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Swift for TensorFlow (In Archive Mode)

Swift for TensorFlow was an experiment in the next-generation platform for machine learning, incorporating the latest research across machine learning, compilers, differentiable programming, systems design, and beyond. It was archived in February 2021. Some significant achievements from this project include:

This site will not receive further updates. The API documentation and binary downloads will continue to be accessible as well as the Open Design Review meeting recordings.

Swift

Swift is an open source general-purpose programming language, which has a large and growing user base. We chose Swift because it has an open language design process and for specific technical reasons detailed in the "Why Swift for TensorFlow" document. We assume that most readers are unfamiliar with it, so we’ll briefly touch on some additional important things about it here.

The development of Swift started in 2010, and aimed to bring the best practices in programming language design together into one system rather than trying for academic novelty or to religiously propagate programming methodologies. As a result, it supports multi-paradigm development (e.g. functional, OOP, generic, procedural, etc) all in one system, and brings many well-known concepts from academic languages (e.g. pattern matching, algebraic data types, and type classes) into the forefront. Instead of strongly encouraging developers to rewrite all their code in Swift, it pragmatically focuses on interoperability with other languages, e.g., allowing you to directly import C header files and use them without an FFI and (now) the ability to use Python APIs without wrappers.

Swift has the audacious goal of spanning all the way from low-level systems programming to high-level scripting, with a focus on being easy to learn and use. Because Swift needs to be easy to learn and use but also powerful, it relies on the principle of progressive disclosure of complexity, which aggressively factors the cost of complexity onto the people who benefit from that complexity. The "scripting language feel" combined with high performance is very useful for machine learning.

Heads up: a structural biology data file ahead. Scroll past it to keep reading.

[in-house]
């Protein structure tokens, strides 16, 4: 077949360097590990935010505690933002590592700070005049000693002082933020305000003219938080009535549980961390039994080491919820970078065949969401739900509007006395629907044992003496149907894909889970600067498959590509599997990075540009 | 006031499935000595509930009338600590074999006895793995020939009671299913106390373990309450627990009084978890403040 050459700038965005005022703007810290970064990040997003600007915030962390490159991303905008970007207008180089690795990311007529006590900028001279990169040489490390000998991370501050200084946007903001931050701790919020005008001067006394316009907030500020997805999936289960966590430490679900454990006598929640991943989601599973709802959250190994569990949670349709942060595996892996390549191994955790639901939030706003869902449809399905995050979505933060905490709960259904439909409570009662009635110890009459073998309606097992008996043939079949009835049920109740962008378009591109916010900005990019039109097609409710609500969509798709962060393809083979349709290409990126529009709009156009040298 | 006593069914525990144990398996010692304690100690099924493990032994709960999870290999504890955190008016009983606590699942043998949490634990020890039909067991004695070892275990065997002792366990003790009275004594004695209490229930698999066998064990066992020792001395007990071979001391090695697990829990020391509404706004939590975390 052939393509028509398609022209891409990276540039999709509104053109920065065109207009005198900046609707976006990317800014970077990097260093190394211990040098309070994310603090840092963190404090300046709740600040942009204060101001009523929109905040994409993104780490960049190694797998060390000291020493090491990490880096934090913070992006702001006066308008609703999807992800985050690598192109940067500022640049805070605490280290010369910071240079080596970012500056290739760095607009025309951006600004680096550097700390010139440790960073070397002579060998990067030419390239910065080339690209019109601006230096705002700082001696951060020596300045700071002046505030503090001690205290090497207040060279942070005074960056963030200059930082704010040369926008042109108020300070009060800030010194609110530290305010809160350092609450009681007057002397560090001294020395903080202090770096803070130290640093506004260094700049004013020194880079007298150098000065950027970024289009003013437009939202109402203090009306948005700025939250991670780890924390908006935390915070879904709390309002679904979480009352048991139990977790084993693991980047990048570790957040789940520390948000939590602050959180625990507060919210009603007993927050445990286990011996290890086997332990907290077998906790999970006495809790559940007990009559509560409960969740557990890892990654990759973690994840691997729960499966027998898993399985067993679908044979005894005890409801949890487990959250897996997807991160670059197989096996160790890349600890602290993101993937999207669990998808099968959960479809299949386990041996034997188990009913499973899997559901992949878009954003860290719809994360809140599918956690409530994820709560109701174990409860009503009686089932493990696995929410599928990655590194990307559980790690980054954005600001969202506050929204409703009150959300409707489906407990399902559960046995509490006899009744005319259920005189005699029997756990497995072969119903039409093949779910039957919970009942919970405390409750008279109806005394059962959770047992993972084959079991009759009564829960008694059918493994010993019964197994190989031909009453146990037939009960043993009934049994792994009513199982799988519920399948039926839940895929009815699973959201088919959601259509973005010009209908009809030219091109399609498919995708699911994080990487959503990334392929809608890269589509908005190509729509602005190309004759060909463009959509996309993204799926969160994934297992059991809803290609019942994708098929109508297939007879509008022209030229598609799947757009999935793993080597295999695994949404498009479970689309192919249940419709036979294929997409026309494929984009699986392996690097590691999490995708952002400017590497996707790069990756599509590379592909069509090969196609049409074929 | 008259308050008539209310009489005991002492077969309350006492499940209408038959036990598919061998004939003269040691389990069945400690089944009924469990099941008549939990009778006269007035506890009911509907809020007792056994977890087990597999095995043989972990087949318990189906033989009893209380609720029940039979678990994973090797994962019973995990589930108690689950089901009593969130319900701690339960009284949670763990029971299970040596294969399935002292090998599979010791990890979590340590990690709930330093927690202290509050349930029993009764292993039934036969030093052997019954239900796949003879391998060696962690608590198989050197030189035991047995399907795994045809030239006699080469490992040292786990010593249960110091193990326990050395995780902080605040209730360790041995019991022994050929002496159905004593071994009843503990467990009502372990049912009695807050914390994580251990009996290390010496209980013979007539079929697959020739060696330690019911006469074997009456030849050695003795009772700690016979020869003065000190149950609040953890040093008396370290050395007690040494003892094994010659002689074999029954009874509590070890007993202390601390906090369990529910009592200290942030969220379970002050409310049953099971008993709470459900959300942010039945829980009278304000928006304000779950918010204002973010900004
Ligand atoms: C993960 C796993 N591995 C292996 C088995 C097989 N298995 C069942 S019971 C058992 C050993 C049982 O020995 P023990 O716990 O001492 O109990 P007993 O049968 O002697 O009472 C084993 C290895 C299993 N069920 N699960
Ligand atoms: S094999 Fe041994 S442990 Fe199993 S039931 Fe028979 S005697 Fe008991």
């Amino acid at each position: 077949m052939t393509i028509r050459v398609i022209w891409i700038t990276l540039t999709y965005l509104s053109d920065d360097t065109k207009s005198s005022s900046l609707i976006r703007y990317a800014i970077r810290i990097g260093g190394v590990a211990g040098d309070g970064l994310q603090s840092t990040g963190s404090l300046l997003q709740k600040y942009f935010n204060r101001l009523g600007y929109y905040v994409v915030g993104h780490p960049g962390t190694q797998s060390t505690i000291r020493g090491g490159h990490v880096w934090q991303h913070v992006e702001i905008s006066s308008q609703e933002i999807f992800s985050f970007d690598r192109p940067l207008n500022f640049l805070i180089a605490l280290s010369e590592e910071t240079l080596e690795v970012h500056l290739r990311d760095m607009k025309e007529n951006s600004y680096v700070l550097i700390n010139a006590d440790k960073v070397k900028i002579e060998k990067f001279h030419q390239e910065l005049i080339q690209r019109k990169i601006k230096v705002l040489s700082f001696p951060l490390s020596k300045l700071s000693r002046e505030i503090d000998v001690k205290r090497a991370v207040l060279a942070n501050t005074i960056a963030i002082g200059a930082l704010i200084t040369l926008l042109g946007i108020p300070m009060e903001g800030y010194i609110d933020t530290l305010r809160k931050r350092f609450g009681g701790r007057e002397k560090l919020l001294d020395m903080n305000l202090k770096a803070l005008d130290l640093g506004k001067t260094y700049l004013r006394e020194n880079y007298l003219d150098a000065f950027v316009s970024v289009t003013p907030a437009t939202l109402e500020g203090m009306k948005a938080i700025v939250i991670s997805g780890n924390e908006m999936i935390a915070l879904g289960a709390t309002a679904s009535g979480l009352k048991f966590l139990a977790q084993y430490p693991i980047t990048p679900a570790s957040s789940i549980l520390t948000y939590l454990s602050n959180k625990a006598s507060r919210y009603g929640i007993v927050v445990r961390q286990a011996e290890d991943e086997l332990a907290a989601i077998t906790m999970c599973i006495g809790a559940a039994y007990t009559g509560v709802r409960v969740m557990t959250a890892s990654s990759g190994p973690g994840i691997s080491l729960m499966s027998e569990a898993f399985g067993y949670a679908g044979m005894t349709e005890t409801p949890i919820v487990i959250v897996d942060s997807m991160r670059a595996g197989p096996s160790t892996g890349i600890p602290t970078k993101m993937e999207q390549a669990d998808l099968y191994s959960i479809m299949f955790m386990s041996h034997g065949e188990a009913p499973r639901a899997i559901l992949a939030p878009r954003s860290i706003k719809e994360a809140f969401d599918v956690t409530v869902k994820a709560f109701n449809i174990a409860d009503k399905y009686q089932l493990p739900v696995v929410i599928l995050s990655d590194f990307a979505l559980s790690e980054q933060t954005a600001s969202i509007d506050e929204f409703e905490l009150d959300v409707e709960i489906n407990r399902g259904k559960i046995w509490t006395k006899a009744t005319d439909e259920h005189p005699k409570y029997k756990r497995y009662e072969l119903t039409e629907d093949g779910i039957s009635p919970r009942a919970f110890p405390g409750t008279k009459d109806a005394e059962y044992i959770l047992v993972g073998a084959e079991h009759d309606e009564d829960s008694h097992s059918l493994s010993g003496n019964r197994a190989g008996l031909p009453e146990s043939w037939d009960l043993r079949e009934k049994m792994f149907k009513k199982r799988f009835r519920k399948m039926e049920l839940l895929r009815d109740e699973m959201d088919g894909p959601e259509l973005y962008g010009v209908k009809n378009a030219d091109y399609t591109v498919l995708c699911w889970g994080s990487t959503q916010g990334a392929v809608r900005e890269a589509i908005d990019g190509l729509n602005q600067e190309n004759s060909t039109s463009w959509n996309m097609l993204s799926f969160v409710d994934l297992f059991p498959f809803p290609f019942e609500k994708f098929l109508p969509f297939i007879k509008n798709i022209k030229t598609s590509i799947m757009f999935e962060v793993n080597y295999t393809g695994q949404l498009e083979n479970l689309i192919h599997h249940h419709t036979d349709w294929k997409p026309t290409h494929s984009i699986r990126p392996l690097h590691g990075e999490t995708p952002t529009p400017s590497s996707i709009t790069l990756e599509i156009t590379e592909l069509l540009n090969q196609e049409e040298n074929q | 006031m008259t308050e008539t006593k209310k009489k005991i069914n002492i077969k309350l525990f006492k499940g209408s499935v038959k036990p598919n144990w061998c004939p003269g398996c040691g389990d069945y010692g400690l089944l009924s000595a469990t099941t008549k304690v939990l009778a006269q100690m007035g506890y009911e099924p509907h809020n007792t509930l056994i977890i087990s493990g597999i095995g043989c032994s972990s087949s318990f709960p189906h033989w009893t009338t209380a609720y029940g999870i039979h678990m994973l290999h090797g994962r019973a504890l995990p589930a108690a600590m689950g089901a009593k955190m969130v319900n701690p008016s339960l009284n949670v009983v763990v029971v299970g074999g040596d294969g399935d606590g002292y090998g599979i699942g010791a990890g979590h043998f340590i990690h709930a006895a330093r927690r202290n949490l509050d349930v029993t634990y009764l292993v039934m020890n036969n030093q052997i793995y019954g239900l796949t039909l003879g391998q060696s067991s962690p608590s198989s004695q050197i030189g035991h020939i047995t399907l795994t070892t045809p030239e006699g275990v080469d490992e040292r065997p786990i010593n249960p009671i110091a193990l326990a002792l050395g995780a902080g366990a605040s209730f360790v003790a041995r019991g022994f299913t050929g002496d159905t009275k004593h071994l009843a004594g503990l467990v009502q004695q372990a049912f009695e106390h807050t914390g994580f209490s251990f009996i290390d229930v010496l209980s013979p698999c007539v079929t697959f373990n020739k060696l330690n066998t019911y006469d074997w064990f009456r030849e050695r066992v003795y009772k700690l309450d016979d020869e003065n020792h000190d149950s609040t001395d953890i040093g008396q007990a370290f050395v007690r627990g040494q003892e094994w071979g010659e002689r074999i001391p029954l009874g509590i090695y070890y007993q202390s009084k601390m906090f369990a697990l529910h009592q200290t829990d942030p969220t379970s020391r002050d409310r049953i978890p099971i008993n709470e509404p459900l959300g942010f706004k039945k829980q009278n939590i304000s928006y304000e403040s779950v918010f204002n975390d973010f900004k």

A final pertinent aspect of the design of Swift is that much of the Swift language is actually implemented in its standard library. "Builtin" types like Int and Bool are actually just structs defined in the standard library that wrap magic types and operations. As such, sometimes we joke that Swift is just "syntactic sugar for LLVM".

There is a lot more that is cool about Swift and a ton of content available online. If you are interested in learning more about general Swift programming concepts, here are a few links to get started:

One warning: Swift evolved rapidly in its early years, so you should be careful with anything before Swift 3 (released in 2016).

Why Swift for TensorFlow?

Swift for TensorFlow is a new way to develop machine learning models. It gives you the power of TensorFlow directly integrated into the Swift programming language. We believe that machine learning paradigms are so important that they deserve first-class language and compiler support.

A fundamental primitive in machine learning is gradient-based optimization: computing function derivatives to optimize parameters. With Swift for TensorFlow, you can easily differentiate functions using differential operators like gradient(of:), or differentiate with respect to an entire model by calling method gradient(in:). These differentiation APIs are not just available for Tensor-related concepts—they are generalized for all types that conform to the Differentiable protocol, including Float, Double, SIMD vectors, and your own data structures.

// Custom differentiable type.
struct Model: Differentiable {
    var w: Float
    var b: Float
    func applied(to input: Float) -> Float {
        return w * input + b
    }
}

// Differentiate using `gradient(at:_:in:)`.
let model = Model(w: 4, b: 3)
let input: Float = 2
let (𝛁model, 𝛁input) = gradient(at: model, input) { model, input in
    model.applied(to: input)
}

print(𝛁model) // Model.TangentVector(w: 2.0, b: 1.0)
print(𝛁input) // 4.0

Beyond derivatives, the Swift for TensorFlow project comes with a sophisticated toolchain to make users more productive. You can run Swift interactively in a Jupyter notebook, and get helpful autocomplete suggestions to help you explore the massive API surface of a modern deep learning library. You can get started right in your browser in seconds!

Migrating to Swift for TensorFlow is really easy thanks to Swift's powerful Python integration. You can incrementally migrate your Python code over (or continue to use your favorite Python libraries), because you can easily call your favorite Python library with a familiar syntax:

import TensorFlow
import Python

let np = Python.import("numpy")

let array = np.arange(100).reshape(10, 10)  // Create a 10x10 numpy array.
let tensor = Tensor<Float>(numpy: array)  // Seamless integration!